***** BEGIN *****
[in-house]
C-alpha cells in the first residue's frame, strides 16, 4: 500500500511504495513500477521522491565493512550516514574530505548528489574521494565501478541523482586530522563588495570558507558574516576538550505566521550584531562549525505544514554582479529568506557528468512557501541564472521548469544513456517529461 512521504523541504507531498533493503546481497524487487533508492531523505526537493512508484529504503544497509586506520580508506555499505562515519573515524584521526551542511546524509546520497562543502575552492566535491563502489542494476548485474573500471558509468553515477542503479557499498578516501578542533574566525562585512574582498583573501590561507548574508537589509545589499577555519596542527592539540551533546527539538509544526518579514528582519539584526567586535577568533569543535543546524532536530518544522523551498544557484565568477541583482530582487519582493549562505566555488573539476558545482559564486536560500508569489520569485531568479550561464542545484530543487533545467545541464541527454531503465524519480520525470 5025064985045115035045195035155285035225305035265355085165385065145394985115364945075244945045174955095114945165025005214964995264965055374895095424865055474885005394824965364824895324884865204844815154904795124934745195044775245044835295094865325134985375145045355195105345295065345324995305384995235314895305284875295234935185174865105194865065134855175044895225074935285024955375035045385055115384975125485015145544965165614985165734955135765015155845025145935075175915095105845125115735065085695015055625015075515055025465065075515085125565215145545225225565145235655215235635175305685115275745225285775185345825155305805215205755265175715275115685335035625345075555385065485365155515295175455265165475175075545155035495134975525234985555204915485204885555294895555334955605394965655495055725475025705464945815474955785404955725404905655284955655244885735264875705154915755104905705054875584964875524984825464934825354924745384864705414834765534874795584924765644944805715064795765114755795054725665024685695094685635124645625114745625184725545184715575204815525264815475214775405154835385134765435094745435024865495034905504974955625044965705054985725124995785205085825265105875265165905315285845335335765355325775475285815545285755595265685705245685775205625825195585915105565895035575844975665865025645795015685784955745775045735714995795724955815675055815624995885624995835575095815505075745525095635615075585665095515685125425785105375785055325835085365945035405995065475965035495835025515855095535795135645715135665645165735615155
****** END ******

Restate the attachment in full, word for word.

[in-house]
C-alpha cells in the first residue's frame, strides 16, 4: 500500500511504495513500477521522491565493512550516514574530505548528489574521494565501478541523482586530522563588495570558507558574516576538550505566521550584531562549525505544514554582479529568506557528468512557501541564472521548469544513456517529461 512521504523541504507531498533493503546481497524487487533508492531523505526537493512508484529504503544497509586506520580508506555499505562515519573515524584521526551542511546524509546520497562543502575552492566535491563502489542494476548485474573500471558509468553515477542503479557499498578516501578542533574566525562585512574582498583573501590561507548574508537589509545589499577555519596542527592539540551533546527539538509544526518579514528582519539584526567586535577568533569543535543546524532536530518544522523551498544557484565568477541583482530582487519582493549562505566555488573539476558545482559564486536560500508569489520569485531568479550561464542545484530543487533545467545541464541527454531503465524519480520525470 5025064985045115035045195035155285035225305035265355085165385065145394985115364945075244945045174955095114945165025005214964995264965055374895095424865055474885005394824965364824895324884865204844815154904795124934745195044775245044835295094865325134985375145045355195105345295065345324995305384995235314895305284875295234935185174865105194865065134855175044895225074935285024955375035045385055115384975125485015145544965165614985165734955135765015155845025145935075175915095105845125115735065085695015055625015075515055025465065075515085125565215145545225225565145235655215235635175305685115275745225285775185345825155305805215205755265175715275115685335035625345075555385065485365155515295175455265165475175075545155035495134975525234985555204915485204885555294895555334955605394965655495055725475025705464945815474955785404955725404905655284955655244885735264875705154915755104905705054875584964875524984825464934825354924745384864705414834765534874795584924765644944805715064795765114755795054725665024685695094685635124645625114745625184725545184715575204815525264815475214775405154835385134765435094745435024865495034905504974955625044965705054985725124995785205085825265105875265165905315285845335335765355325775475285815545285755595265685705245685775205625825195585915105565895035575844975665865025645795015685784955745775045735714995795724955815675055815624995885624995835575095815505075745525095635615075585665095515685125425785105375785055325835085365945035405995065475965035495835025515855095535795135645715135665645165735615155